10 Best and Worst Foods for Your Oral Health

Some of the foods and beverages you consume each day may be working against your oral health, and you may not even realize it. The skilled providers at Trident Dental in Houston, Texas, are dedicated to helping you have healthy teeth and gums. The Trident team has put together the following list of the 10 best and worst foods for your oral health.

Six of the best foods and beverages for your teeth

1. Celery and other crunchy veggies

Celery and other crunchy, raw vegetables are dream foods for good oral health. All that chewing produces more saliva to help swish food particles away from your teeth and gums to keep them healthy. 

Celery is particularly beneficial to your teeth because of its rough texture. It lightly cleans the surface of your teeth while you chew. Carrots, cucumbers, and raw broccoli also do the trick. 

2. Milk and cheese

You’ve always heard dairy foods rich in calcium are good for strong teeth and bones, but they’re also beneficial to your oral health. They have a low sugar content, so they don’t promote tooth decay. And dairy foods contain casein, a protein that helps strengthen and repair tooth enamel. 

3. Nuts

Packed with minerals and protein, nuts are low in carbohydrates, so they don’t promote tooth decay. Like crunchy veggies, all that chewing stimulates saliva production, which acts as a natural mouthwash. 

4. Green and black teas

Tea contains polyphenols. Polyphenols are substances that destroy bacteria, which can help reduce plaque buildup. As an added bonus, if you brew your tea with water that contains fluoride, you’ll get that benefit as well. 

5. Fatty fish

Fish, such as wild-caught salmon and sardines, are full of vitamin D, phosphorus, and omega-3 fatty acids, which are essential ingredients for a healthy mouth. Vitamin D helps your body absorb calcium for stronger teeth, and phosphorus helps protect tooth enamel. Omega-3 fatty acids lower your chances of getting gum disease.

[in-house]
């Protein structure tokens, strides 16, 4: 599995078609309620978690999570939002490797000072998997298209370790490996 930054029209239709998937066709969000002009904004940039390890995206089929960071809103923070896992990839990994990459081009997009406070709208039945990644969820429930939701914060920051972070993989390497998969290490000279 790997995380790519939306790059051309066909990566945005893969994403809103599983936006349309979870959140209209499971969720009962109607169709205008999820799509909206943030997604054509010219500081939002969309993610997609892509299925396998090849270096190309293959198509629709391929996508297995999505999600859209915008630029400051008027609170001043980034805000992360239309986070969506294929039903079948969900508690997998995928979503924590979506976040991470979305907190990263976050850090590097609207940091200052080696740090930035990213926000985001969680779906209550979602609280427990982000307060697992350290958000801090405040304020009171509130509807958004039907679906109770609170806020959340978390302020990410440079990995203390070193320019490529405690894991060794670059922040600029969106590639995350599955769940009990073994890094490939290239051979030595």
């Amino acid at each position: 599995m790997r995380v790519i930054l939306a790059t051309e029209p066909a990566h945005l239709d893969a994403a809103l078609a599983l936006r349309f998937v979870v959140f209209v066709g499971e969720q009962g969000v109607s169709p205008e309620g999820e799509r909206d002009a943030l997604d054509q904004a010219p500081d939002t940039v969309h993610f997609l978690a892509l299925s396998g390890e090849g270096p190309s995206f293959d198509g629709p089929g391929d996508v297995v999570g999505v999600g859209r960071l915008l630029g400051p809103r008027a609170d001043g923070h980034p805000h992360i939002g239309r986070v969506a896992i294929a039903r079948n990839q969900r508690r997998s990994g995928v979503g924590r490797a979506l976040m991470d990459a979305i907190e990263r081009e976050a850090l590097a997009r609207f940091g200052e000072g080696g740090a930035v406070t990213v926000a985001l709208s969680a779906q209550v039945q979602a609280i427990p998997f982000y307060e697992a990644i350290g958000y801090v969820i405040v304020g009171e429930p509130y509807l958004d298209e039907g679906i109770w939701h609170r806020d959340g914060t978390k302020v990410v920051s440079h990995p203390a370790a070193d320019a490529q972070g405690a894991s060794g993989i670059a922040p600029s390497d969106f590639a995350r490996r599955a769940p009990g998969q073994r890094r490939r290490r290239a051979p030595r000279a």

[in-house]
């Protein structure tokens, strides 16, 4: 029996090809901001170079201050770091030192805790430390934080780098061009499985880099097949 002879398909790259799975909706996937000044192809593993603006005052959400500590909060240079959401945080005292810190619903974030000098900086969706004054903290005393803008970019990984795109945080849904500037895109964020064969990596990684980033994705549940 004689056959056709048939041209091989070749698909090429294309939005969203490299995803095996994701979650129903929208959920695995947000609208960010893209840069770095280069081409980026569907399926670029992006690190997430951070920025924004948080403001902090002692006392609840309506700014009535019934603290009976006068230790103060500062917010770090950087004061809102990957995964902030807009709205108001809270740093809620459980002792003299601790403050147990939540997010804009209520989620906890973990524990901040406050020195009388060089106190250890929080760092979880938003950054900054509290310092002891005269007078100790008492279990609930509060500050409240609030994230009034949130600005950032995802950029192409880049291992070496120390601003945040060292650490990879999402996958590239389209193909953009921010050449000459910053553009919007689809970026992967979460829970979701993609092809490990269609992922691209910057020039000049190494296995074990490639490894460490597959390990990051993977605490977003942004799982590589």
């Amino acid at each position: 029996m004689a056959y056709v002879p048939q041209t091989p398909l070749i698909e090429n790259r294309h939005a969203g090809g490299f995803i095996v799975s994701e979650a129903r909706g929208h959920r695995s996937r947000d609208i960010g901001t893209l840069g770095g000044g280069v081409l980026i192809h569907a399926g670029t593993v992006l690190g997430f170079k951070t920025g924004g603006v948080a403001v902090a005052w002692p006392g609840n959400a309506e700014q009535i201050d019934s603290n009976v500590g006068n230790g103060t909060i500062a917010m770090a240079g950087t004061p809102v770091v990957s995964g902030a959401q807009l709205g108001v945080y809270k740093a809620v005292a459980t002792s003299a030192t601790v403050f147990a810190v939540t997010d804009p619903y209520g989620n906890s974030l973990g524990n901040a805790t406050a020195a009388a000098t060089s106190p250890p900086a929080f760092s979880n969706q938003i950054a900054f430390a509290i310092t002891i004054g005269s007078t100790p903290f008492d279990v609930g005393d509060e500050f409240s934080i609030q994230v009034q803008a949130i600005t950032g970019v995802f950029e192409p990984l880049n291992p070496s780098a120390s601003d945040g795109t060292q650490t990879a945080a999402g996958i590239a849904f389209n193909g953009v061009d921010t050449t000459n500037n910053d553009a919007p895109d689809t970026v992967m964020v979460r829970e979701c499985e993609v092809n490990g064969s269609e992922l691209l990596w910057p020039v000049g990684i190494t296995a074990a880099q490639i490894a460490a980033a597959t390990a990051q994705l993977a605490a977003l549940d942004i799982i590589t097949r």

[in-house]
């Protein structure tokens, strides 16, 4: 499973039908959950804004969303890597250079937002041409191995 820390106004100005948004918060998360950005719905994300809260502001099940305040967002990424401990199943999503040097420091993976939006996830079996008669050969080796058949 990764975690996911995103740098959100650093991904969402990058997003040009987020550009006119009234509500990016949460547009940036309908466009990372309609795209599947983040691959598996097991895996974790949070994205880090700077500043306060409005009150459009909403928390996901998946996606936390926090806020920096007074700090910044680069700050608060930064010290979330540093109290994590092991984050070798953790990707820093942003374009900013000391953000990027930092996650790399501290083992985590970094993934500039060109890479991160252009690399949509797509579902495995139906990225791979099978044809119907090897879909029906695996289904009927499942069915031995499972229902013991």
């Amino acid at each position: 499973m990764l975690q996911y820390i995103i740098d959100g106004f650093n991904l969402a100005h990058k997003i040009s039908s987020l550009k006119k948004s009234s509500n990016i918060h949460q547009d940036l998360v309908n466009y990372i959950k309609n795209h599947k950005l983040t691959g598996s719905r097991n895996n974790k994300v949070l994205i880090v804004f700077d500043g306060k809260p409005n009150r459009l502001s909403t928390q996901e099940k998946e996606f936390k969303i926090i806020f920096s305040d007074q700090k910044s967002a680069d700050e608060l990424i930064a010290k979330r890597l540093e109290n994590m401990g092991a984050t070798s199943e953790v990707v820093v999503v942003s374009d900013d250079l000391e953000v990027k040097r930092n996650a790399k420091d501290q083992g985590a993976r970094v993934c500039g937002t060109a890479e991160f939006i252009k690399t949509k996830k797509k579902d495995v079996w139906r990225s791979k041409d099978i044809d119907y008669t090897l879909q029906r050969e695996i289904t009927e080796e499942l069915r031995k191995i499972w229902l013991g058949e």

6. Chia seeds

You may have heard these little seeds are beneficial to your digestive health, but did you know they contain vitamins and minerals that are also good for your teeth? Chia seeds have calcium, vitamin A, fiber, and phosphorus — all excellent promoters of good oral health. 

Four of the worst foods and beverages for your teeth

1. Sticky candy and dried fruit

Sugar-laden candy is an obvious tooth decay culprit, but the chewier it is — think sour gummy candies — the worse it is for tooth enamel. The sugar promotes decay, the gummy food particles stick to the crevices between your teeth, and the acids are tough on your enamel. 

And while dried fruits may appear to be healthy because they’re fruit, dried fruits can stick to your teeth and leave behind lots of sugar. When you crave something sweet, eat an apple instead. 

2. Citrus fruits

While citrus fruits are packed with vitamin C, which is a good thing, they’re highly acidic. Fruits, such as oranges, lemons, and grapefruits, can erode tooth enamel. Think twice the next time you squeeze a lime or lemon into your water.

Consume citrus fruits in moderation and rinse your mouth with plain water afterward. And don’t chew the ice from your drink, as it can chip a tooth, loosen dental work, and damage enamel. 

3. Carbohydrates and starches

Not only is white bread bad for your diet, it’s not good for your teeth, either. Breads, potato chips, and other starchy foods turn into sugar when they combine with your saliva. This can create a gummy paste that sticks to the crevices between your teeth and can lead to cavities. 

4. Carbonated sodas

Soda is acidic. As it coats your teeth, it enables plaque to produce even more acid to attack tooth enamel. Instead of drinking soda, drink water, which is highly beneficial to your teeth. If you do have an occasion to drink soda, rinse your mouth with water. 

Do you feel like you need to make some dietary changes to improve your oral health? We can help you get started with changes that can promote optimal oral health for a lifetime. For all of your oral healthcare needs, call Trident Dental at 281-975-4942, or request an appointment online.

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